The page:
Being Sherlock

Kathryn Duncan
4 min readMar 15, 2022


Photo by ian dooley on Unsplash

One of the primary skills that I teach as an English professor is how to analyze, in other words understanding how the parts come together to make up the whole.

I tell my students to be literary detectives.

To exemplify how, I often show a clip from the first episode of the TV series Sherlock, which aired in 2010 as an update to the Victorian detective, setting Sherlock’s adventures in modern-day London.

Sherlock Holmes, played by Benedict Cumberbatch, and John Watson, played by Martin Freeman, are discussing terms for Watson becoming Sherlock’s roommate on Baker Street when Sherlock gets a call to visit a crime scene. An excited Sherlock rushes for a cab, bringing Watson with him.

The two men have met only once briefly, but in the cab, Sherlock goes on to tell Watson facts about himself that seem impossible for him to know: Watson has left the military, having served in Afghanistan or Iraq, which Sherlock is able to deduce due to the pattern of his tan, Watson’s haircut, and even his posture among other details, telling the amazed Watson, “I didn’t know. I saw.” Add in the observations about Watson’s phone (expensive so that Watson wouldn’t have bought it himself given he’s looking for a flat to share among other traits Sherlock notices), and Sherlock is nearly completely right about who Watson is merely through looking carefully.

The same thing happens when the two men enter the crime scene, finding a woman dead on the floor in an abandoned building. Once again, Sherlock notices the relevant details: the woman’s clean jewelry other than her wedding ring, which is only clean on the inside, showing that she has removed it on a regular basis and is a serial adulterer; the spots of wetness on her raincoat letting him know she has come through rain and wind that would not allow her to put up her umbrella; the pattern on the back of her calf that only a small rolling suitcase could have made though there’s no suitcase in sight. They all add up to murder, which, given the patterns of other recent mysterious killings, add up to a serial killer.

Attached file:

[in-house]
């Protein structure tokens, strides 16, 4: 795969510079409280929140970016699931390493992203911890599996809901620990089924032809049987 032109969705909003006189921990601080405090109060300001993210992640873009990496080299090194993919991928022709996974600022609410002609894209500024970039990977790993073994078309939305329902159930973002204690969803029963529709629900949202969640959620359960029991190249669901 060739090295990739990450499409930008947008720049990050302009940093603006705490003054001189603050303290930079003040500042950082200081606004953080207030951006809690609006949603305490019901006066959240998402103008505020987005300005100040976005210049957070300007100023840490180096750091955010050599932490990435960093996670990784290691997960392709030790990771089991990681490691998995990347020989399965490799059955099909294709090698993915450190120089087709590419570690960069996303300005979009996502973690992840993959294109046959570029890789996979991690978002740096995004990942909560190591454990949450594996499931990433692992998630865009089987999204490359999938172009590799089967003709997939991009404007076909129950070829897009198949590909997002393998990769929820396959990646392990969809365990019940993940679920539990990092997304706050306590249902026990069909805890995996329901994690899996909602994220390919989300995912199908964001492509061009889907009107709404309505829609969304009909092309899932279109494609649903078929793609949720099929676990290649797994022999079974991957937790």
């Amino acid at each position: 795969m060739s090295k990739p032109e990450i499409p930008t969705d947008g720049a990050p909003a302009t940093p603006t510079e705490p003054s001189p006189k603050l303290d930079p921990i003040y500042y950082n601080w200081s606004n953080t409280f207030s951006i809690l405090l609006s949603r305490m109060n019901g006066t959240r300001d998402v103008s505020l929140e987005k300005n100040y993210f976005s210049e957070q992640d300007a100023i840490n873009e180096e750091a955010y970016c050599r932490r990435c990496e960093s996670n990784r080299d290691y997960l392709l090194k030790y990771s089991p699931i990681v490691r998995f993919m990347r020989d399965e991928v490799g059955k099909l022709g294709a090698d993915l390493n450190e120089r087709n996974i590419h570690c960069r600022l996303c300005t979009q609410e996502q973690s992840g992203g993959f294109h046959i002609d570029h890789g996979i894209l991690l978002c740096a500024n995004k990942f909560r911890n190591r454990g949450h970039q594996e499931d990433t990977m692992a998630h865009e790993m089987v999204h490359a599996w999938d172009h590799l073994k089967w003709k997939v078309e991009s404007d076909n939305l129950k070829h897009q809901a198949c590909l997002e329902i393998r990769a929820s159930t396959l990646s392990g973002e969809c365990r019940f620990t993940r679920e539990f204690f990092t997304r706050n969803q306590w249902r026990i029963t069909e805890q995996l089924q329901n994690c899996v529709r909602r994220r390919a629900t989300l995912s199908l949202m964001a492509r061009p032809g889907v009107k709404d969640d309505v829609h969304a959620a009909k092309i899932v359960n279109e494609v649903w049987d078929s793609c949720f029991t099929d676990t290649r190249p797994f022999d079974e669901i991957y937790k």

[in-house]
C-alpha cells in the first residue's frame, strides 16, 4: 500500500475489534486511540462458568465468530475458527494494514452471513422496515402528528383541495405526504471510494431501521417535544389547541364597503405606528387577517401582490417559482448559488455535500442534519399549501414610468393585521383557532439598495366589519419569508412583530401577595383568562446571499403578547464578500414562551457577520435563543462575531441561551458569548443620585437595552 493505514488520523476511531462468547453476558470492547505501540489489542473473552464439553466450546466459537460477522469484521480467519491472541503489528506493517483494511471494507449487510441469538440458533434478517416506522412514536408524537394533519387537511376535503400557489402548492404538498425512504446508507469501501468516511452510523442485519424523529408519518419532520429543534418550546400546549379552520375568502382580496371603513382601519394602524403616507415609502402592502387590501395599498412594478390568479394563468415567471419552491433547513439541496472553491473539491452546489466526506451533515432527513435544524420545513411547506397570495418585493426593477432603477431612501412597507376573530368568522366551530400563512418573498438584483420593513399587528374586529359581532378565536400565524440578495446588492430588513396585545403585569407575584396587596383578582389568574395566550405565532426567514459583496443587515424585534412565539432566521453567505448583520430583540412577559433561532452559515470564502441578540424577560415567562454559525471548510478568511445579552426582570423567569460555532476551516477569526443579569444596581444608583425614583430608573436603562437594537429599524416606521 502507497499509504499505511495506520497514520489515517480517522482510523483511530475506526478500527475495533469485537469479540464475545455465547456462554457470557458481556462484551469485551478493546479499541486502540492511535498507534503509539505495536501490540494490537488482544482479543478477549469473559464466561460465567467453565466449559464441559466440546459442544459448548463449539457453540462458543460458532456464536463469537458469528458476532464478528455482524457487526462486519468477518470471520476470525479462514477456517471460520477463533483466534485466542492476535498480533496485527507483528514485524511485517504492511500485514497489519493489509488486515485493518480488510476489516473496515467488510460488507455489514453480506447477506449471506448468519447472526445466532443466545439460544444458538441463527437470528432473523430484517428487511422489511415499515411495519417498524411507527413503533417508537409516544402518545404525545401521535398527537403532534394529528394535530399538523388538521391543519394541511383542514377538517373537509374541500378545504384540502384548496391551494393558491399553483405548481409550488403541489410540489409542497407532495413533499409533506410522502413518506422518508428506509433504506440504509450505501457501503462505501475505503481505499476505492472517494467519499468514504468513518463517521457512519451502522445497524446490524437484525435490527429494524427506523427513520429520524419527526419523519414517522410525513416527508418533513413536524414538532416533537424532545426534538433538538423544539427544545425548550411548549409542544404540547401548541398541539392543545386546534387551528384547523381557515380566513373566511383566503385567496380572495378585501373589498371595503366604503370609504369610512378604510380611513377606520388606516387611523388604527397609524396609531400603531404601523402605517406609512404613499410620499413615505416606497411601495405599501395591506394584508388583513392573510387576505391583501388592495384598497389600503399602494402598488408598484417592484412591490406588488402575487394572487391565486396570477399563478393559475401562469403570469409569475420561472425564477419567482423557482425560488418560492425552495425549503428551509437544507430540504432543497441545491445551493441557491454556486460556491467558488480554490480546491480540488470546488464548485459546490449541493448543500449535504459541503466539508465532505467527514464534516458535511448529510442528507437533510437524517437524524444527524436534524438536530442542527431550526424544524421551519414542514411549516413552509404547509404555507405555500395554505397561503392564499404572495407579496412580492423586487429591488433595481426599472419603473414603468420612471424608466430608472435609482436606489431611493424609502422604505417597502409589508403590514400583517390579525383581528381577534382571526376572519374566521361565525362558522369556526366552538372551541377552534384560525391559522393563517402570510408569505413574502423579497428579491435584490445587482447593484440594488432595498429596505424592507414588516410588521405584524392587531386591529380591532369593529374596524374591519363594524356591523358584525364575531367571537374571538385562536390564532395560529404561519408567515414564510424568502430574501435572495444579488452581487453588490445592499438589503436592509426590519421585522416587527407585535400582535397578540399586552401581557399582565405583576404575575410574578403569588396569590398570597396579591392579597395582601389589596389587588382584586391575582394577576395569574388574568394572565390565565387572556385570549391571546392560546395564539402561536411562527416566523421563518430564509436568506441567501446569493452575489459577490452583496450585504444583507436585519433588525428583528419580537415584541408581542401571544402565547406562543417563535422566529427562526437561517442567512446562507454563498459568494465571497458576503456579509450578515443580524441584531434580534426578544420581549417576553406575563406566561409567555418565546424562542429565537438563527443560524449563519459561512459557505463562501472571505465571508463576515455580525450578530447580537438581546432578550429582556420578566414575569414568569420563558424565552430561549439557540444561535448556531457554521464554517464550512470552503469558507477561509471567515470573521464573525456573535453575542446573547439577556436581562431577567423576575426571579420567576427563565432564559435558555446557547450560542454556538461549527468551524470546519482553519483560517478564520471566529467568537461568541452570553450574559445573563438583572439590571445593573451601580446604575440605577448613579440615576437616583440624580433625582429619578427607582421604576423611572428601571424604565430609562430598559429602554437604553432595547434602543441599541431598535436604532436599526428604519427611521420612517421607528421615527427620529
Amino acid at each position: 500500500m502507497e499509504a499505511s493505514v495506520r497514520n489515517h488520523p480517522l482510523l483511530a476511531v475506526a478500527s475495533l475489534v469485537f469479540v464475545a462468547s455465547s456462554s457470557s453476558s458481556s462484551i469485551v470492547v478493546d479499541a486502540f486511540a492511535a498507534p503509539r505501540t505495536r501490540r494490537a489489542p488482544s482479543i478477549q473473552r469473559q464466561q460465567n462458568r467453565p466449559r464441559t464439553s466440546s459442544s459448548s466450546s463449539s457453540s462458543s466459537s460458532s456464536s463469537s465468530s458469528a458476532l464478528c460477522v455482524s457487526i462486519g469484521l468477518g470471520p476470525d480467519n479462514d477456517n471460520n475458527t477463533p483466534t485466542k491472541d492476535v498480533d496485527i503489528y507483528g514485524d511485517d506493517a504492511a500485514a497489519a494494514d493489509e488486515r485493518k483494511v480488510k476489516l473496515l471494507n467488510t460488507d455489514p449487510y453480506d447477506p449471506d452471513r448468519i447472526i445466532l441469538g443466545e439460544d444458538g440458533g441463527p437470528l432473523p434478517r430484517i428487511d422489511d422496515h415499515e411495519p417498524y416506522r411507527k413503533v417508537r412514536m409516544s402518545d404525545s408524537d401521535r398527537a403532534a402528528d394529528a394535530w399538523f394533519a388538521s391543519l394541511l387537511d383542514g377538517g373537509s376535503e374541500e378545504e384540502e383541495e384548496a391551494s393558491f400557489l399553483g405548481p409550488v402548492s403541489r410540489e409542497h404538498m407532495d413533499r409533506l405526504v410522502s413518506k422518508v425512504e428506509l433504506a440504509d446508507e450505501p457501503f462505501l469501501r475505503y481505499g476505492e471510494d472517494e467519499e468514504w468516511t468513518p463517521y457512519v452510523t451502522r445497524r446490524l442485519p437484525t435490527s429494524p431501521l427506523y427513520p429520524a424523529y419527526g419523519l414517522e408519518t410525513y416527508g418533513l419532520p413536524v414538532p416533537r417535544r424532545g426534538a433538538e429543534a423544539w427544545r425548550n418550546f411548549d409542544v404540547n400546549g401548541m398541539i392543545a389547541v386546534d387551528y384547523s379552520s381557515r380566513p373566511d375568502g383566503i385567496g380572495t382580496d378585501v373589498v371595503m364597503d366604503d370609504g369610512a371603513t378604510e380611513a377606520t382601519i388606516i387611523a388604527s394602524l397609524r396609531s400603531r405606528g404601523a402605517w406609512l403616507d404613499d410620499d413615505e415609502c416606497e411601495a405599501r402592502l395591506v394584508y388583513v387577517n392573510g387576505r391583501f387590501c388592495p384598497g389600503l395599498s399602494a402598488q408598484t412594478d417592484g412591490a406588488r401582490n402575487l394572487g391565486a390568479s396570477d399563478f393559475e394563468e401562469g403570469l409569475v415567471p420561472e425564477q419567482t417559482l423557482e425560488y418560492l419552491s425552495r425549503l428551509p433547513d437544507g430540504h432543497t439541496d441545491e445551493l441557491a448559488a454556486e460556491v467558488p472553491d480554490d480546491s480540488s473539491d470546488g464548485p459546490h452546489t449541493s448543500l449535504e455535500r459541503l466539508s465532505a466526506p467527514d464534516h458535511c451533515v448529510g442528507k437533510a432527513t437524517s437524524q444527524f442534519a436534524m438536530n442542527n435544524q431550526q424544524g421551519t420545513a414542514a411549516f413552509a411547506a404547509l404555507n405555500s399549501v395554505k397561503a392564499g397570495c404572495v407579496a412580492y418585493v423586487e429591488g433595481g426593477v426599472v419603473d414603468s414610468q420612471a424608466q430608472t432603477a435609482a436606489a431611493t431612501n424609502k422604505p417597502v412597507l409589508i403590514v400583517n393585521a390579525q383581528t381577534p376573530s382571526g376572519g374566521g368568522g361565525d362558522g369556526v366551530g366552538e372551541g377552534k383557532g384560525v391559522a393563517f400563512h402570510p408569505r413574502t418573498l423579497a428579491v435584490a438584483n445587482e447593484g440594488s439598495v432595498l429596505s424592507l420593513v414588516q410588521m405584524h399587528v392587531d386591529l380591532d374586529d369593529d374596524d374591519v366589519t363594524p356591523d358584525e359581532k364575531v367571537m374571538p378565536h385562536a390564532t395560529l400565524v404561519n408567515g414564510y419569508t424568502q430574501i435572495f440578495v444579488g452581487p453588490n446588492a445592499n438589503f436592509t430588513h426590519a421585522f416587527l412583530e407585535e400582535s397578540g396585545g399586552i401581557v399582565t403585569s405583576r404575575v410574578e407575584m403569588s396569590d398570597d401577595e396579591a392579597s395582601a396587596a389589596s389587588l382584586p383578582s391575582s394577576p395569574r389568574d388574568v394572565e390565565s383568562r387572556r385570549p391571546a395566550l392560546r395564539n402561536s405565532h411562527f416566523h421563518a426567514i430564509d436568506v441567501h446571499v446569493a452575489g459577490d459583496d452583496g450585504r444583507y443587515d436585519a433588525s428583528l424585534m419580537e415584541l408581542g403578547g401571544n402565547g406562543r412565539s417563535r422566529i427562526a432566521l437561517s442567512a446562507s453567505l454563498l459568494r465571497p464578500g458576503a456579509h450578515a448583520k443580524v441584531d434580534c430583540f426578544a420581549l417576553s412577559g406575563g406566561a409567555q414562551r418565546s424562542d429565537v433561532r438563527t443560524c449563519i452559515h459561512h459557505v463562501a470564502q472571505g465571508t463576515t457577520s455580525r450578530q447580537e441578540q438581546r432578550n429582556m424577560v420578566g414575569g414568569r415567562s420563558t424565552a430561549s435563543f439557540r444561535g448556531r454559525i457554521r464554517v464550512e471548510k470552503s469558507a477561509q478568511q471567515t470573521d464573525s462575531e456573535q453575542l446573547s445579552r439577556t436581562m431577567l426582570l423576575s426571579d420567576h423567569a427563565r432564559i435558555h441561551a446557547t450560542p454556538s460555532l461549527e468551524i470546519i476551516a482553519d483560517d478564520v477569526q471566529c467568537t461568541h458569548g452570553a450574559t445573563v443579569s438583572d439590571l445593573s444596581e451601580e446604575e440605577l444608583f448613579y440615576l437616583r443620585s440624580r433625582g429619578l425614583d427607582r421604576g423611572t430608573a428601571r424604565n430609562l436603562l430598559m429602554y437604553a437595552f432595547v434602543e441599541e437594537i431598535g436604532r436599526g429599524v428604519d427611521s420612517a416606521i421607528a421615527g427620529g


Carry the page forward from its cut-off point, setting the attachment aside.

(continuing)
Sherlock is a genius, of course, but, primarily, he is observant. He is by no means a model of empathy given his excitement to discover the existence of a serial killer. That part of his personality we should not emulate. Nor, perhaps, are we all capable of his brilliant ability to find patterns.

However, we are all capable of and would all benefit from bringing Sherlock’s level of observation to our own lives, which would benefit us emotionally and in our relationships — because, of course, Sherlock is modeling analysis and mindfulness.

To be mindful is to be completely in the moment, a necessary ingredient of observation.

Fortunately, we do not need a crime scene to practice. Nor do we have to be reading great works of literature (though doing so is a fun way to practice). We can bring observation into our daily lives at any moment: while we exercise, wash dishes, play with pets, and — importantly — interact with other people.

Social psychologist Ellen Langer suggests noticing five things wherever and whenever you are as a way to come back to the moment. Take a look around and notice without judgment.

She suggests doing the same with someone with whom you interact on a regular basis. Notice that person in the moment. Find five things without judgment. You will then be genuinely seeing that person rather than reacting habitually, something the person noticed will feel. We all want to be truly seen. It makes us feel appreciated.

This happens with Watson whose bond with Sherlock begins in that cab ride.

That without judgment part is important, though. Sherlock uses these same skills as a weapon to denigrate those already on the crime scene who are angry at his arrival since it (rightfully) implies they are not capable of solving the crime without him. Noting that Seargant Sally Donovan smells of the same deodorant as medical examiner Anderson, Sherlock casually exclaims, “I’m sure Sally came ‘round for a nice little chat, and just happened to stay over. And I assume she scrubbed your floors, going by the state of her knees.” This observation does not lead to feeling appreciated but rather attacked.

So let’s be Sherlock with the added features of empathy, compassion, and kindness, using our observational skills for the benefit of all.



Kathryn Duncan

Kathryn Duncan is an English professor and author of the book Jane Austen and the Buddha: Teachers of Enlightenment.